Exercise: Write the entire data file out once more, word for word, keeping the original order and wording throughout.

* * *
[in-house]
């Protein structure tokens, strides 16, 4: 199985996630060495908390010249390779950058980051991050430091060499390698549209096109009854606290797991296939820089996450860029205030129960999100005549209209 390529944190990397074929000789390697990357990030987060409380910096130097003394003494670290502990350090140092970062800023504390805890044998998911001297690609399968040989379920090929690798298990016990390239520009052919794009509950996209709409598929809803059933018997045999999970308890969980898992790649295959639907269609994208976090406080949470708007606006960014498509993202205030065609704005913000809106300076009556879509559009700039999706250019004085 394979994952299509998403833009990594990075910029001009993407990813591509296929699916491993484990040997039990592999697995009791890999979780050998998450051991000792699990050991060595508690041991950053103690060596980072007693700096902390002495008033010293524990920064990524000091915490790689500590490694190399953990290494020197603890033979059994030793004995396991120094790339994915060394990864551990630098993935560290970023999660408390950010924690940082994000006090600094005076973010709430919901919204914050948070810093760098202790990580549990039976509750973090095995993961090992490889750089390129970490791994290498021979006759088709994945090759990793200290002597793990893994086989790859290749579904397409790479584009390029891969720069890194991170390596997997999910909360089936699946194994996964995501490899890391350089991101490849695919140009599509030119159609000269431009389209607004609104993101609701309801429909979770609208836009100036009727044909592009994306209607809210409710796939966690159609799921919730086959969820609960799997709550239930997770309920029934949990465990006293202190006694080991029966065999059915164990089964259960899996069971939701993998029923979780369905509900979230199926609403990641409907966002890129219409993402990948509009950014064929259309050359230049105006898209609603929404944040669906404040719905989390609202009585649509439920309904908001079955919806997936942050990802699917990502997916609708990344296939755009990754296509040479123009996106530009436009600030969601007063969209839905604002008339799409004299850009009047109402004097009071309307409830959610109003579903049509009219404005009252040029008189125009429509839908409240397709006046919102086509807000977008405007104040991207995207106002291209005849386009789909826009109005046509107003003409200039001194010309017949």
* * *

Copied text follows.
[in-house]
């Protein structure tokens, strides 16, 4: 199985996630060495908390010249390779950058980051991050430091060499390698549209096109009854606290797991296939820089996450860029205030129960999100005549209209 390529944190990397074929000789390697990357990030987060409380910096130097003394003494670290502990350090140092970062800023504390805890044998998911001297690609399968040989379920090929690798298990016990390239520009052919794009509950996209709409598929809803059933018997045999999970308890969980898992790649295959639907269609994208976090406080949470708007606006960014498509993202205030065609704005913000809106300076009556879509559009700039999706250019004085 394979994952299509998403833009990594990075910029001009993407990813591509296929699916491993484990040997039990592999697995009791890999979780050998998450051991000792699990050991060595508690041991950053103690060596980072007693700096902390002495008033010293524990920064990524000091915490790689500590490694190399953990290494020197603890033979059994030793004995396991120094790339994915060394990864551990630098993935560290970023999660408390950010924690940082994000006090600094005076973010709430919901919204914050948070810093760098202790990580549990039976509750973090095995993961090992490889750089390129970490791994290498021979006759088709994945090759990793200290002597793990893994086989790859290749579904397409790479584009390029891969720069890194991170390596997997999910909360089936699946194994996964995501490899890391350089991101490849695919140009599509030119159609000269431009389209607004609104993101609701309801429909979770609208836009100036009727044909592009994306209607809210409710796939966690159609799921919730086959969820609960799997709550239930997770309920029934949990465990006293202190006694080991029966065999059915164990089964259960899996069971939701993998029923979780369905509900979230199926609403990641409907966002890129219409993402990948509009950014064929259309050359230049105006898209609603929404944040669906404040719905989390609202009585649509439920309904908001079955919806997936942050990802699917990502997916609708990344296939755009990754296509040479123009996106530009436009600030969601007063969209839905604002008339799409004299850009009047109402004097009071309307409830959610109003579903049509009219404005009252040029008189125009429509839908409240397709006046919102086509807000977008405007104040991207995207106002291209005849386009789909826009109005046509107003003409200039001194010309017949």